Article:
only a few faint and short-lived reservations from a very few -- and
Heydrich is masterly in his fast moving  maneuvering [of the group and
individuals] toward the goal:  the elimination of all Jews, "from Lapland to
Libya, Vladivostok to Belfast." [The cuisine and drink, served by topflight
waiters, are obviously excellent.]  About six million Jews are targeted
initially, with the broader goal of eleven million.

How to eliminate the Jews?  There is a fascinating little discussion of
defining Jews, and blood quanta [no stranger to Native Americans] is bandied
about  -- but the ultimate definition is extremely broad and encompassing
indeed.  Evacuation and sterilization are discussed as methodologies, but
Heydrich, soon enough pointing out that "death is the most reliable form of
sterilization" next shifts the focus into the realm of "how to."  Shooting,
injections, cyanide gas are quickly considered, but, again, Heydrich's
chosen approach -- bathing and then carbon monoxide -- win out, of course,
and with the "global triumph of German culture"  ostensibly safeguarded.
"Do they [Jews] have a Hell?" wonders one participant and Heydrich, with his
most cynical smile, responds, "We make their Hell."

The meeting is cordially adjourned and the prime movers have a final drink.
[A brief epilogue gives the fate of the participants:  Heydrich is soon
enough assassinated by Czech patriots -- and murderous Nazi retaliation
immediately takes thousands of lives.  Eichmann, a successful runaway for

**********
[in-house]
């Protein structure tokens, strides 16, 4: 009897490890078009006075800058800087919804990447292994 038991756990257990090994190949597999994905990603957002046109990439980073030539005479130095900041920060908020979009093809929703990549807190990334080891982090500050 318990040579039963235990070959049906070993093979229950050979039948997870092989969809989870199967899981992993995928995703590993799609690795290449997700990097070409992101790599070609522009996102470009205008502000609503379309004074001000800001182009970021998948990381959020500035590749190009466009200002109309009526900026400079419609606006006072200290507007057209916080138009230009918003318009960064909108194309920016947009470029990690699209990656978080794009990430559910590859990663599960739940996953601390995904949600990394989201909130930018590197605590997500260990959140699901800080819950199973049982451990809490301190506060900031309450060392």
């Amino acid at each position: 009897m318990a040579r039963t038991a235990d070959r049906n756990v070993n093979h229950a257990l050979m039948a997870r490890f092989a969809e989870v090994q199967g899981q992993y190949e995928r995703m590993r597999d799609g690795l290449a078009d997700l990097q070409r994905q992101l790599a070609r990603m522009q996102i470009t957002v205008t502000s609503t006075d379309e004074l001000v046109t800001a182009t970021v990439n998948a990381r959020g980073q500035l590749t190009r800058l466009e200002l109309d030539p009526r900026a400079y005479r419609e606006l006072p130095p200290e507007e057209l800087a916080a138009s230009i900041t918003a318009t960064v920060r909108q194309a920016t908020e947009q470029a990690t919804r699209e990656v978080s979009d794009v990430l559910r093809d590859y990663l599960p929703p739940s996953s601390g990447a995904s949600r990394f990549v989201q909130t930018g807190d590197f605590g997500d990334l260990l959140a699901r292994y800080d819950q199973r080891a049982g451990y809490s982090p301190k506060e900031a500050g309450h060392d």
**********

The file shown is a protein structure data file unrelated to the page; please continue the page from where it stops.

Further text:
many years, is ultimately executed by Israel in 1962.  A tiny number of the
others are imprisoned and even fewer executed, but most are discharged "for
lack of evidence."]

Their fate sealed in a few short hours, at least six million Jews ultimately
die.  In addition to those specific victims, no Native person, nor Black,
nor human of any kind can see this film without hideous and freezing
personal fascination.

The deeper question, of course, hangs in the Dark and Bloody Mists.  Are any
of us, whoever we are, really immune -- under "unique and special
circumstances" -- from supping and supporting this kind of Ultimate Horror?
I would like to think so, but after seeing Conspiracy, I cannot help but
wonder.

HUNTER GRAY  [HUNTER BEAR]   Micmac /St. Francis Abenaki/St. Regis Mohawk
www.hunterbear.org
Protected by Na´shdo´i´ba´i´
and Ohkwari'

In our Gray Hole, the ghosts often dance in the junipers and sage, on the
game trails, in the tributary canyons with the thick red maples, and on the
high windy ridges -- and they dance from within the very essence of our own
inner being. They do this especially when the bright night moon shines down
on the clean white snow that covers the valley and its surroundings.  Then
it is as bright as day -- but in an always soft and mysterious and
remembering way. [Hunter Bear]